Dominic Cavendish on literature

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The Independent Culture
Apres National Poetry Day, le deluge. You could get carried away imagining the Leesonian catastrophe waiting to befall bookseller-turned- poetry promoter Mike Goldmark. The man who would lure 5,000 into the Royal Albert Hall on Monday night to see the word made flash as it was in the beginning (1965) still has about half the tickets to offload. Why? It's not that his 15-strong line-up is unintriguing - Allen Ginsberg, Benjamin Zephaniah and Sorley MacLean are all worth coughing up for. But the concept is a bit too clunky for easy consumption. A Sixties-style "counter-culture" event in a stately pleasuredome; and, instead of young hotbloods like the Liverpool poets and the Beats, a wrinkly, predominantly male, hotchpotch.

A less traumatically grandiose testament to the legacy of that original gig can be found up in Manchester, where poetry is being brought to urban masses for the second year running via a 10-day festival. Its founder and director is the comedian-poet Henry Normal, who says he wants to repay the leg-up given him by "the older performance poetry guard". The programme plaits the heavy- and the lightweight: Seamus Heaney, Elizabeth Jennings and Liz Lochhead on the one hand, Pam Ayres and the Liverpool poets on the other. Venues range from bookshops to nightclubs. Normal scriptwrites for Steve Coogan and Mrs Merton, but is underwhelmed by TV: "People always have to be slightly larger-than-life on TV, whereas in poetry you can be as big or as small as you like - it's real communication."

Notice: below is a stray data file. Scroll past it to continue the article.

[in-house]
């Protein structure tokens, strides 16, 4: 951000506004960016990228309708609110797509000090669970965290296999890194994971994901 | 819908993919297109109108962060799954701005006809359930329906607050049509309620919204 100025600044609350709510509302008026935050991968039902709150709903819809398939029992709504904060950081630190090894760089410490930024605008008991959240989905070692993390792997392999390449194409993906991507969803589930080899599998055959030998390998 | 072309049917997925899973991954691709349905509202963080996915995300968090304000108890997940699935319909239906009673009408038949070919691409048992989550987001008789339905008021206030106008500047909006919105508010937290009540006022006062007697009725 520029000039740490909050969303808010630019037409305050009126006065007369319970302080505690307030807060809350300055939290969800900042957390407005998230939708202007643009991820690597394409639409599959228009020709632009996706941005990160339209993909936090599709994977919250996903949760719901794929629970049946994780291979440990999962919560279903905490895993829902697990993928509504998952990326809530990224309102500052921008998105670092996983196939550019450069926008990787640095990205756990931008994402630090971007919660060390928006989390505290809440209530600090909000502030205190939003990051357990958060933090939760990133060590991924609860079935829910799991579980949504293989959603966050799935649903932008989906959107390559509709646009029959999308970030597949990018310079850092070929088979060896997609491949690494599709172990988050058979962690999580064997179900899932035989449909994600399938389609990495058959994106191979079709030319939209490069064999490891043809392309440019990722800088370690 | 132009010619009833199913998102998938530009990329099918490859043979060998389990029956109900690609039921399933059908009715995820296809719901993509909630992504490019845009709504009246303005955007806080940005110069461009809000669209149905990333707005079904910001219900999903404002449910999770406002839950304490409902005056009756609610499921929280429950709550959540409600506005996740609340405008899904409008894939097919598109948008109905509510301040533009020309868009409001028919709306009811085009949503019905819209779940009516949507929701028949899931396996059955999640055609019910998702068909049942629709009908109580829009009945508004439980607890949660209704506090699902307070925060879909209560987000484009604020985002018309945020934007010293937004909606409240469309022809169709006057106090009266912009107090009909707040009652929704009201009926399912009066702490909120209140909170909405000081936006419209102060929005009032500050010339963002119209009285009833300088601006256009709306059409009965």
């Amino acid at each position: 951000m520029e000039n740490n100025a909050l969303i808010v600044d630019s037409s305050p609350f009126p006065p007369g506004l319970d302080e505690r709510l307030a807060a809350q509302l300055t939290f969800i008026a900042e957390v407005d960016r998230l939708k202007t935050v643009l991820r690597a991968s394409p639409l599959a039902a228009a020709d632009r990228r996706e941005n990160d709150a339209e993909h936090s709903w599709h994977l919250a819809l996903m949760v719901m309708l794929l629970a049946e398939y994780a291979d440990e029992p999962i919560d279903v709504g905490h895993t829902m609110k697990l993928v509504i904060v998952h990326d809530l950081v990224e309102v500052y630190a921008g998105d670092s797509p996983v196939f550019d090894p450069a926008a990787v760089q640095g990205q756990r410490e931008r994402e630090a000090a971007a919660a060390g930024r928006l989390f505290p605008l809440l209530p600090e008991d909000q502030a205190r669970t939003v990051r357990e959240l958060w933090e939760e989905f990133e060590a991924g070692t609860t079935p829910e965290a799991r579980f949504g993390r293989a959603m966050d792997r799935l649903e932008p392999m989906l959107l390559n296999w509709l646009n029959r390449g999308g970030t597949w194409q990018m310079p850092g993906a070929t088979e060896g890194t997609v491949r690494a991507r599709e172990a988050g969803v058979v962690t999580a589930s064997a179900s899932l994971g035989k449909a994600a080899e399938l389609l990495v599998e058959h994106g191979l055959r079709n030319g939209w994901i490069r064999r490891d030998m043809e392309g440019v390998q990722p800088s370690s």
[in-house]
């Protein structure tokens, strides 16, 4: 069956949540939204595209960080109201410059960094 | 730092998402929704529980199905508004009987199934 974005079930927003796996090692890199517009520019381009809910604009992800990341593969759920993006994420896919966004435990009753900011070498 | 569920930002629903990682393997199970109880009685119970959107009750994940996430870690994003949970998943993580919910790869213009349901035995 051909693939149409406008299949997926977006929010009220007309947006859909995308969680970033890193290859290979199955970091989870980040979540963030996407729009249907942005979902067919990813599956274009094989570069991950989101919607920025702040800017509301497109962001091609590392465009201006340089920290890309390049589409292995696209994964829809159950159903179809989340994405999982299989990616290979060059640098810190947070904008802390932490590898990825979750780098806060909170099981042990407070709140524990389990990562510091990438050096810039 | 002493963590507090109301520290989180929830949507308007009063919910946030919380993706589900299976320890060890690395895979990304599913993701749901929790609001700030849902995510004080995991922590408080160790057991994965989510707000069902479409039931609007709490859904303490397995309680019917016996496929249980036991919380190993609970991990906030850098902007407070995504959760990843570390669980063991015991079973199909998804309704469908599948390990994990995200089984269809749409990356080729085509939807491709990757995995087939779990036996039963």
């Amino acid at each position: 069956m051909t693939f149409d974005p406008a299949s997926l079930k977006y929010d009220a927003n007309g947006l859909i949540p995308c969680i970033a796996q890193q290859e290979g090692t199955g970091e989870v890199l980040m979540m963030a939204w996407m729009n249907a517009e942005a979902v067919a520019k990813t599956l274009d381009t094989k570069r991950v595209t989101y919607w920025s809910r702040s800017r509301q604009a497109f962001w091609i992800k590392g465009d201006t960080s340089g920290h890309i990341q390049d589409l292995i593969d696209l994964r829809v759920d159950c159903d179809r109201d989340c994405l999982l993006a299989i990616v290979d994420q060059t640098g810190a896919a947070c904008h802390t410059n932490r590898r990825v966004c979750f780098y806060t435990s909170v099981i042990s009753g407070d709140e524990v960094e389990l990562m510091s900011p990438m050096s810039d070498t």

If you just want to get away from it all, you could do worse than go for a walk with Maire McQueeney tomorrow. Using textual analysis, biographical data and the odd secreted surprise, she will guide you through the landscapes of Winnie the Pooh (left) and The Day of the Triffids. Just the tikit, perhaps.

Goldmark evening, booking: 01572 821 424;

Manchester Poetry festival, info: 0161-242 2572;

McQueeney walks, info: 01273 607910

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